In an unequivocal victory for environmentalists and proponents of open space and outdoor recreation, the MA Supreme Judicial Court has ruled that Article 97 protection may be triggered for municipal land without formally recording a deed, conservation restriction, or other instrument in the chain of title. Article 97, enacted by the voters in 1972, is an important element of the state’s Public Trust Doctrine protecting public land and water areas.
The Boston law firm McGregor & Legere, PC represented the Massachusetts Association of Conservation Commissions (MACC) pro bono in filing with the SJC a friend of the court brief that took the position which the Court adopted.
The Court’s precedent setting decision in Smith v. Westfield on October 2, 2017, ruled that the Cross Street Playground in the City of Westfield is subject to Article 97 protection. This means the City must get a special super-majority vote of both the MA House and Senate in order to change the land use from playground to school.
Luke Legere, Esq., who authored the brief with Gregor McGregor and input from MACC’s Legal Committee, commented, “The key was that the Court determined that Westfield clearly and unequivocally had dedicated the Cross Street Playground for permanent use as a public park over 60 years, and the public had used it that way. On these facts a two-thirds vote of the Legislature is needed per Article 97 of the Amendments to the MA Constitution before changing the use or otherwise disposing of the property.”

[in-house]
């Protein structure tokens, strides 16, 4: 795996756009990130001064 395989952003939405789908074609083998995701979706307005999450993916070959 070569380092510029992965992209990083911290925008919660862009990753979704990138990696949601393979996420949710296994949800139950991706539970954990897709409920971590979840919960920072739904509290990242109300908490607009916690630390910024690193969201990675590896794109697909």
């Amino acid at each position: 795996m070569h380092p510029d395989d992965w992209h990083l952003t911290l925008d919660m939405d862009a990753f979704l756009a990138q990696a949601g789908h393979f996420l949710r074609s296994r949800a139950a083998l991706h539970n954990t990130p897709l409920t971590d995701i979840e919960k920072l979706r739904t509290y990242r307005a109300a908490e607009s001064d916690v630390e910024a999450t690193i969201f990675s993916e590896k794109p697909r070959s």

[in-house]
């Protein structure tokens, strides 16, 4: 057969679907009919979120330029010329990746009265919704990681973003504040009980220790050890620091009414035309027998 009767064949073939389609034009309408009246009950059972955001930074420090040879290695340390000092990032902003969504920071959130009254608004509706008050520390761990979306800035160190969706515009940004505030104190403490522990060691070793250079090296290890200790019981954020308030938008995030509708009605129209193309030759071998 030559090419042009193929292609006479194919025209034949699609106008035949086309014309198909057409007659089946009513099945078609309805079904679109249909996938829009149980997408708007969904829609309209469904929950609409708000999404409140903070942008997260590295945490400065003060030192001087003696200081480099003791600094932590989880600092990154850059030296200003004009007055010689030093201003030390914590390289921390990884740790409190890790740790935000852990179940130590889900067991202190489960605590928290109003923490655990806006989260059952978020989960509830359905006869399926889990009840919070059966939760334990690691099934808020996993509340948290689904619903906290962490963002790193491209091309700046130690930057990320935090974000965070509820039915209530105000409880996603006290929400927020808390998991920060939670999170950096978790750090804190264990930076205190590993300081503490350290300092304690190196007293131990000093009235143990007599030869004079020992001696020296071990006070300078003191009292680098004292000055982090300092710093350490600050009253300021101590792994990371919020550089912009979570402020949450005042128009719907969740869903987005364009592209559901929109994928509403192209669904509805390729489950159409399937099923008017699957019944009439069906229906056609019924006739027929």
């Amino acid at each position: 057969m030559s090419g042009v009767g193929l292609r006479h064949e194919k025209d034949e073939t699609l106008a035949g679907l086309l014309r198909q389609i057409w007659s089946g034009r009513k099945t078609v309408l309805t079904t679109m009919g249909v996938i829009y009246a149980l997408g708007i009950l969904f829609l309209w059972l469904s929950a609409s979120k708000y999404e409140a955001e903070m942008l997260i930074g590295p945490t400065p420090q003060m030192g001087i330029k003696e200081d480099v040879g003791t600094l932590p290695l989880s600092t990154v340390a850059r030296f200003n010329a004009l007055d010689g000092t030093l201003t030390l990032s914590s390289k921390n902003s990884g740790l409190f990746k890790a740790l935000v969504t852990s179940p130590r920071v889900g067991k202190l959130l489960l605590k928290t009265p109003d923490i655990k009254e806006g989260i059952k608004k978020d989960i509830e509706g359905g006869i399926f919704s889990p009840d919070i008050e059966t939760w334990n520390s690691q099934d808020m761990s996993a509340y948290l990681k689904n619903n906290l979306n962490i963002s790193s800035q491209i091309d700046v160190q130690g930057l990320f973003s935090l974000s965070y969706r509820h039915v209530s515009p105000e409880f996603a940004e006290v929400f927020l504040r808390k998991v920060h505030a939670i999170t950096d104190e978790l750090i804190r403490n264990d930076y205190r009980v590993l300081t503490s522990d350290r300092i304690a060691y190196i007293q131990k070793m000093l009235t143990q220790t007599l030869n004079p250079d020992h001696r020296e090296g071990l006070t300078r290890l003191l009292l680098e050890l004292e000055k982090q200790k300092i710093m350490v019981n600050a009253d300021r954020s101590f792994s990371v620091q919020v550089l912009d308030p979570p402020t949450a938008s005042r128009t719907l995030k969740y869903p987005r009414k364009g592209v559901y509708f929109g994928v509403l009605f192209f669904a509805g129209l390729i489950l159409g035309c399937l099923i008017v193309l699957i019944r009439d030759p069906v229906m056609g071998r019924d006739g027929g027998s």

Mr. Legere continued, “In reaching this conclusion, the Court considered the totality of the circumstances, meaning all the relevant facts, but ultimately pointed to the City’s acceptance of federal Land and Water Conservation Fund grant money to rehabilitate the playground as the ‘determinative factor’.”
Gregor McGregor, Esq. added, “The SJC also explicitly rejected the view, which some had seen in prior cases, that land not originally taken or otherwise acquired for Article 97 purposes would need some kind of a formal recording in the registry of deeds in order to trigger Article 97 protection afterwards. This puts to rest uncertainty about what legal paperwork is needed to protect municipal, county and state owned public natural resource lands and water areas in Massachusetts.”
The many friend-of-the-court briefs by the Massachusetts Association of Conservation Commissions (MACC), Conservation Law Foundation of New England, Inc.(CLF), The Trustees of Reservations (TTOR), Association for the Preservation of Cape Cod (APCC), Massachusetts Audubon Society, Massachusetts Land Trust Coalition (MLTC), Massachusetts Attorney General, and Sanjoy Mahajan (lead plaintiff in the Long Wharf litigation) is a measure of the stakes in this ruling.
Gregor I. McGregor, Esq.
McGregor & Legere, P.C.
15 Court Square – Suite 500
Boston, MA 02108
617-338-6464, ext. 123